Some messages sent through WhatsApp can be intercepted and read thanks to a bug in the app, suggests research.
The bug arises because of the way WhatsApp encrypts the messages sent via its service.
Security expert Thomas Boelter found that eavesdropping was possible when circumstances called for encryption keys to be reissued.
Mr Boelter told WhatsApp owner Facebook about the issue in April 2016 but it said it was not working on a fix.
The response he received said that what he had discovered was expected behaviour.
Privacy campaigners claimed in The Guardian newspaper that the bug was a “huge threat” to freedom of speech because it could be used by governments or law enforcement agencies to spy on people who thought they were communicating securely.
The bug crops up in situations when encryption keys used to scramble messages have to be reissued and resent.
Mr Boelter found that, in certain circumstances, attackers can pose as the recipient of a message and force WhatsApp to reissue keys for scrambling information.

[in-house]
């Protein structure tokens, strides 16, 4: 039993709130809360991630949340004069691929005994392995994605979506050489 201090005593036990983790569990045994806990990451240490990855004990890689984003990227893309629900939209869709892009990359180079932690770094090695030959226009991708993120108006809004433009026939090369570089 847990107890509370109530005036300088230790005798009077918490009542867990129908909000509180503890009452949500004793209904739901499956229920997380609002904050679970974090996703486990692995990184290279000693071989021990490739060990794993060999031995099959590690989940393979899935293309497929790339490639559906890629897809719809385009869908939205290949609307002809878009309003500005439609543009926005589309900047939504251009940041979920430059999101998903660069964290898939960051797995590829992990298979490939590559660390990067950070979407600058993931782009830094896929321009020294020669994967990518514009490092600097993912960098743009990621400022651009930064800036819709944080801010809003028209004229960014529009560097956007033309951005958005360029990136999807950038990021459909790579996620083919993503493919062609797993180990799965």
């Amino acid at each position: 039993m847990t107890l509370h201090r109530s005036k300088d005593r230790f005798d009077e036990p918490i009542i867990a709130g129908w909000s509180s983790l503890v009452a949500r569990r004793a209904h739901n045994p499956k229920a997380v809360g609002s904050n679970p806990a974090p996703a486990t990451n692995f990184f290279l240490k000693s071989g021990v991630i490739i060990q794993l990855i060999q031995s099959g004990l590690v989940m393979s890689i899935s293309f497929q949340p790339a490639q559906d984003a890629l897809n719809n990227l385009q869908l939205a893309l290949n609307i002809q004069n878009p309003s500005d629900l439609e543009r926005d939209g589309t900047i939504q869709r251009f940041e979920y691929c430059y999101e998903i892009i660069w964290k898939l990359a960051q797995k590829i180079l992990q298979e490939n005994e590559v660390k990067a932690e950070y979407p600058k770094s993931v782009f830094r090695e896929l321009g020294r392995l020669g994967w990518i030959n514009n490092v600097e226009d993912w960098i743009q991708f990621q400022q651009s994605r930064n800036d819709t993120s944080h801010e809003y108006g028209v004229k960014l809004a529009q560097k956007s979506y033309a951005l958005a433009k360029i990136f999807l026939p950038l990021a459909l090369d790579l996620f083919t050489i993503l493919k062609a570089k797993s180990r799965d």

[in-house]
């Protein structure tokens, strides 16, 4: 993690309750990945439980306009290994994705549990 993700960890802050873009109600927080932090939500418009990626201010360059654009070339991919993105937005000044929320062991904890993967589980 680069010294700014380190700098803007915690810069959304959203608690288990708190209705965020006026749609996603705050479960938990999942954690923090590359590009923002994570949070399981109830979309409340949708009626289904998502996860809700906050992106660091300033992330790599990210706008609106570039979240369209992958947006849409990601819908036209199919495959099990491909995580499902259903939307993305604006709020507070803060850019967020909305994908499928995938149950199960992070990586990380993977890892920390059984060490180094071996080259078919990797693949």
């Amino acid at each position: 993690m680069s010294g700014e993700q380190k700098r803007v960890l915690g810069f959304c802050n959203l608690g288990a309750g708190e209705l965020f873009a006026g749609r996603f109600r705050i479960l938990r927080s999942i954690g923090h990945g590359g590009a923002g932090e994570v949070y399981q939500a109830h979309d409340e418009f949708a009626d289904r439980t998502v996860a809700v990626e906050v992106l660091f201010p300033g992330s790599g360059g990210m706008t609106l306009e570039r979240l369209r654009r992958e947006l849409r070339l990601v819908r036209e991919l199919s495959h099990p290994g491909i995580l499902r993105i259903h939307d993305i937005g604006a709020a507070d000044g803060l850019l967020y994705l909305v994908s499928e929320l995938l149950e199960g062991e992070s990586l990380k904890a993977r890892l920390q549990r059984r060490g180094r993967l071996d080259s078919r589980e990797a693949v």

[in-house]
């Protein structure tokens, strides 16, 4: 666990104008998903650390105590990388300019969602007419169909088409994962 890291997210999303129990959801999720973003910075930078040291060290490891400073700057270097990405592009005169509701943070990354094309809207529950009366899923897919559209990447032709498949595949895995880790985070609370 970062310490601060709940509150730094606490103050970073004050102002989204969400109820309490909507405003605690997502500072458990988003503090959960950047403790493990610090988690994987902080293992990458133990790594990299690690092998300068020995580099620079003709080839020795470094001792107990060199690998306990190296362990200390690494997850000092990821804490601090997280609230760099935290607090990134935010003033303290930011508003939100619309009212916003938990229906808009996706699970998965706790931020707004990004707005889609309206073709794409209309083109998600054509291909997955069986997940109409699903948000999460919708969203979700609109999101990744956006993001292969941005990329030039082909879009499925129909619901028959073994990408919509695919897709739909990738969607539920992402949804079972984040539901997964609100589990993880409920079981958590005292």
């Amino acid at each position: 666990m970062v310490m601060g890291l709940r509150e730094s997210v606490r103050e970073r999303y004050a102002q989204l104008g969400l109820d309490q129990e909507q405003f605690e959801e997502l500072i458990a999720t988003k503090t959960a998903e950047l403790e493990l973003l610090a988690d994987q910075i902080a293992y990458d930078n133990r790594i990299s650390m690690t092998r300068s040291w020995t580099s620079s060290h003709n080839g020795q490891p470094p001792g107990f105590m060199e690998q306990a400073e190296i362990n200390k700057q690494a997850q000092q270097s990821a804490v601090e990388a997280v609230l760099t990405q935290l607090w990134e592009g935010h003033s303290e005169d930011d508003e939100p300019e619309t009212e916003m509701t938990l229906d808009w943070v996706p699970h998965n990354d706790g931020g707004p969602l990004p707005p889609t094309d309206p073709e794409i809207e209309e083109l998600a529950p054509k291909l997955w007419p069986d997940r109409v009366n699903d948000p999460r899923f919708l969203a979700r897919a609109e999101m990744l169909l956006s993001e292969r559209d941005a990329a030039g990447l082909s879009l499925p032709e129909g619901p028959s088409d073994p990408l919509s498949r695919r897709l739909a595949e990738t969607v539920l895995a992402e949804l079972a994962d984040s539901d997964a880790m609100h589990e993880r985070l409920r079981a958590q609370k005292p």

Manipulating this system would let attackers intercept and read messages, said Mr Boelter.
Zack Whittaker, security editor at ZDNet, said it was a “stupid and big bug” but played down its seriousness.
The problem was “limited” in its scope, he said, adding that it probably emerged because of “bad coding or a favour to good user experience”.
Cryptographer Frederic Jacobs said anyone worried about falling victim to the bug could adjust security settings on the app to warn them if encryption keys were being changed.
In a statement, WhatsApp explained some of the circumstances in which security keys might change.
“The most common reasons this happens are because someone has switched phones or reinstalled WhatsApp,” it said.
“This is because in many parts of the world, people frequently change devices and Sim cards,” it added. “In these situations, we want to make sure people’s messages are delivered, not lost in transit.”
“Over one billion people use WhatsApp today because it is simple, fast, reliable, and secure,” it said, adding. “As we introduce features like end-to-end encryption, we focus on keeping the product simple and take into consideration how it’s used every day around the world.”